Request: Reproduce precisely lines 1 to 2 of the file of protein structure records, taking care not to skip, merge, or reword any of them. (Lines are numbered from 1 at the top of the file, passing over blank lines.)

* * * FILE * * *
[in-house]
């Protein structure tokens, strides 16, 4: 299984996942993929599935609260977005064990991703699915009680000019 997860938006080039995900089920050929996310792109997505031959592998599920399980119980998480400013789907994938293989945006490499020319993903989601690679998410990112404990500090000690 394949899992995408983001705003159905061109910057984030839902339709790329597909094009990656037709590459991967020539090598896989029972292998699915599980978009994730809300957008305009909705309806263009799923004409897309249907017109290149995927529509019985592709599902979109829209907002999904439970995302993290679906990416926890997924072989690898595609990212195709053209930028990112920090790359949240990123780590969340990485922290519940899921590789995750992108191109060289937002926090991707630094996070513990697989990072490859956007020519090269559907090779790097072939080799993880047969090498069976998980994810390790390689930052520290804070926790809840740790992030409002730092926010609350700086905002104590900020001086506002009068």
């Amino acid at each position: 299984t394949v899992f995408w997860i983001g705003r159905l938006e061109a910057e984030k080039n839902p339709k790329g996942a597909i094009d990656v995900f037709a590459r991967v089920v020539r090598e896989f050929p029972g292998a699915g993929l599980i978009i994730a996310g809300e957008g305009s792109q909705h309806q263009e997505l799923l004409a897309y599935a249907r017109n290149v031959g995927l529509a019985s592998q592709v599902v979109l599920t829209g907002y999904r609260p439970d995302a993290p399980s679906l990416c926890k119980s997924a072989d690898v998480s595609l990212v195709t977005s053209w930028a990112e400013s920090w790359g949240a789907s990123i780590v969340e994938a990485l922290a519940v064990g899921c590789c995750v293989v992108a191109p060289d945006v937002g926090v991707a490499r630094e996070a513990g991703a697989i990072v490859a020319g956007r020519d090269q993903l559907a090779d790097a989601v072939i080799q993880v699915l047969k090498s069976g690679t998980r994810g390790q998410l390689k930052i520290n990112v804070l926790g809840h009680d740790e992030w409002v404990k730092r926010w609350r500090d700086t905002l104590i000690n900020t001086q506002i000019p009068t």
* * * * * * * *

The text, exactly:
[in-house]
């Protein structure tokens, strides 16, 4: 299984996942993929599935609260977005064990991703699915009680000019 997860938006080039995900089920050929996310792109997505031959592998599920399980119980998480400013789907994938293989945006490499020319993903989601690679998410990112404990500090000690 394949899992995408983001705003159905061109910057984030839902339709790329597909094009990656037709590459991967020539090598896989029972292998699915599980978009994730809300957008305009909705309806263009799923004409897309249907017109290149995927529509019985592709599902979109829209907002999904439970995302993290679906990416926890997924072989690898595609990212195709053209930028990112920090790359949240990123780590969340990485922290519940899921590789995750992108191109060289937002926090991707630094996070513990697989990072490859956007020519090269559907090779790097072939080799993880047969090498069976998980994810390790390689930052520290804070926790809840740790992030409002730092926010609350700086905002104590900020001086506002009068």